But that whole narrative has a number of holes and problems in it. One of the problems, of course, just on a factual level, is the Council of Nicea didn’t really address the New Testament Canon at all. It was more concerned with Christology and how to articulate the Divinity of Jesus. And so it really has nothing to do with that. The other mistake with that is this idea that it was not until the 4th century that Christians really thought about what books were in their Bibles.
And we can see the emergence of the canon all the way back in the 2nd century. So the idea that a later church council created the Bible just is out of sync with the chronology. Christians already had a Bible long before that, not only an Old Testament that functioned, but a core collection of New Testament books that functioned very early. Yes, some of the edges needed to be refined and solidified. But the core was there from long before any vote or any church council.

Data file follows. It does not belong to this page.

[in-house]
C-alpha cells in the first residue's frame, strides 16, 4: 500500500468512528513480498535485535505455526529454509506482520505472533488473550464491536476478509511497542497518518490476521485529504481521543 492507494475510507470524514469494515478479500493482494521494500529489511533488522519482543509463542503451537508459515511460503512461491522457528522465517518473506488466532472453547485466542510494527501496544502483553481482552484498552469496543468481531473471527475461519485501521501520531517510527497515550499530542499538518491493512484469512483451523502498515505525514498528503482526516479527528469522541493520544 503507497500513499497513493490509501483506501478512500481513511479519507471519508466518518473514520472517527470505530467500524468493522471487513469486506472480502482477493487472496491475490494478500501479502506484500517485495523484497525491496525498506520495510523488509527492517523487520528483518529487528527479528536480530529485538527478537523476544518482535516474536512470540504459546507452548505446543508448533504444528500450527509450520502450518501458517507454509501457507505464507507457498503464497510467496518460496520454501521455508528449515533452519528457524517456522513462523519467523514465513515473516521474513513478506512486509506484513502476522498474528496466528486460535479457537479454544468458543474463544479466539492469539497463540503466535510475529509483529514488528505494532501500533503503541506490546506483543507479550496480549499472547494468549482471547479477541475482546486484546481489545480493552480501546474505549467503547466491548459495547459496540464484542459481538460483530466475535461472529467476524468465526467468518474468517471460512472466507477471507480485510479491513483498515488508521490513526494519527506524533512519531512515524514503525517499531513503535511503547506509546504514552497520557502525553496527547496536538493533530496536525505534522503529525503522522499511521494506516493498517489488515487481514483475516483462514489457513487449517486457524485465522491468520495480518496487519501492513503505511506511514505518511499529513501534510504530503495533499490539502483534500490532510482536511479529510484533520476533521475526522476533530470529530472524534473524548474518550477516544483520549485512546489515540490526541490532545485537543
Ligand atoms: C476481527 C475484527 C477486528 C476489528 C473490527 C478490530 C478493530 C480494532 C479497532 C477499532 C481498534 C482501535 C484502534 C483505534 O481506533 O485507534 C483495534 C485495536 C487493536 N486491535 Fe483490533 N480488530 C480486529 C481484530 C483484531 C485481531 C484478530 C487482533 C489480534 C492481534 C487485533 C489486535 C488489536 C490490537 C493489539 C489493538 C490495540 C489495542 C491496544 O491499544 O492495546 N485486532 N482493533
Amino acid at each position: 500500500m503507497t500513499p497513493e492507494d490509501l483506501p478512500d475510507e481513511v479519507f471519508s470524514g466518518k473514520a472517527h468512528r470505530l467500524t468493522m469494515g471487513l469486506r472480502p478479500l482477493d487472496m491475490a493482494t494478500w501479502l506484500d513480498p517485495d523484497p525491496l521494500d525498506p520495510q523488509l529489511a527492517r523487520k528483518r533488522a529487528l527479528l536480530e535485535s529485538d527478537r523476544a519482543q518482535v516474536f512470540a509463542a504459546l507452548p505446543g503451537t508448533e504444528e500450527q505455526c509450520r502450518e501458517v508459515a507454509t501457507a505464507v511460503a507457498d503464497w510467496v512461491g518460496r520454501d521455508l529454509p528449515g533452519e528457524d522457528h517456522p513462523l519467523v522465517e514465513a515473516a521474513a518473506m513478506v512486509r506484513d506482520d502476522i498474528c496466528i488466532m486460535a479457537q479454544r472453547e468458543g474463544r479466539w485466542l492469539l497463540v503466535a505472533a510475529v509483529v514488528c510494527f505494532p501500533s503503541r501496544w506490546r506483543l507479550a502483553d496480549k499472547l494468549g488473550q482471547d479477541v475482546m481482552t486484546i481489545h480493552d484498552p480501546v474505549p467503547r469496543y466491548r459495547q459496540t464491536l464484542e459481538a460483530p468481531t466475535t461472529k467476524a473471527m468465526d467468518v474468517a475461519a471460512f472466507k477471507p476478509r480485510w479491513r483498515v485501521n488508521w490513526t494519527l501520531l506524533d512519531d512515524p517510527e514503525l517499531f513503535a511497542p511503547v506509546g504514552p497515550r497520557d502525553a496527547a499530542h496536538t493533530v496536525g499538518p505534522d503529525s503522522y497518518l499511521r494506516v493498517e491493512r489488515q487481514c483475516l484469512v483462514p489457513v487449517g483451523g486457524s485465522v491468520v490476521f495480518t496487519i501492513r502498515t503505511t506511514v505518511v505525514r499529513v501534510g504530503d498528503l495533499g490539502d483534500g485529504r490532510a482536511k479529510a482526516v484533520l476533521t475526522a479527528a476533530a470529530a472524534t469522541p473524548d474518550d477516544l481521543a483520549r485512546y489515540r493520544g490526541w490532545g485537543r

So it’s always important for people to just remember that it’s not that the Bible was created by men but it was sort of more organically brought up within the body of the church and recognized for what it was.
Don Carson: If you word the question a slightly different way, did the church create the Bible or did the Bible create the church? There is a sense in which, even though absolutely everything that Mike said is entirely truthful, there’s a sense in which both are true.
The Bible dares speak of the apostles and prophets as the foundation of the gospel. Now, what is meant by that is not that they invented it, or they created it, or they created manuscripts holus-bolus or anything like that. But they were God’s duly-appointed, Christ-ordained mediators of this early revelation which issued in God-inspired texts, actually given by God.
In that sense, there is a sense in which the early apostles and apostolic leaders contributed under the grace of Christ to give us documents that are fully authoritative. But granted that that’s happening already in the 1st century, then to imagine that somehow the church creates the documents in the 4th century or authorizes them in the 4th century runs afoul of all of the timing problems that Mike has already brought up.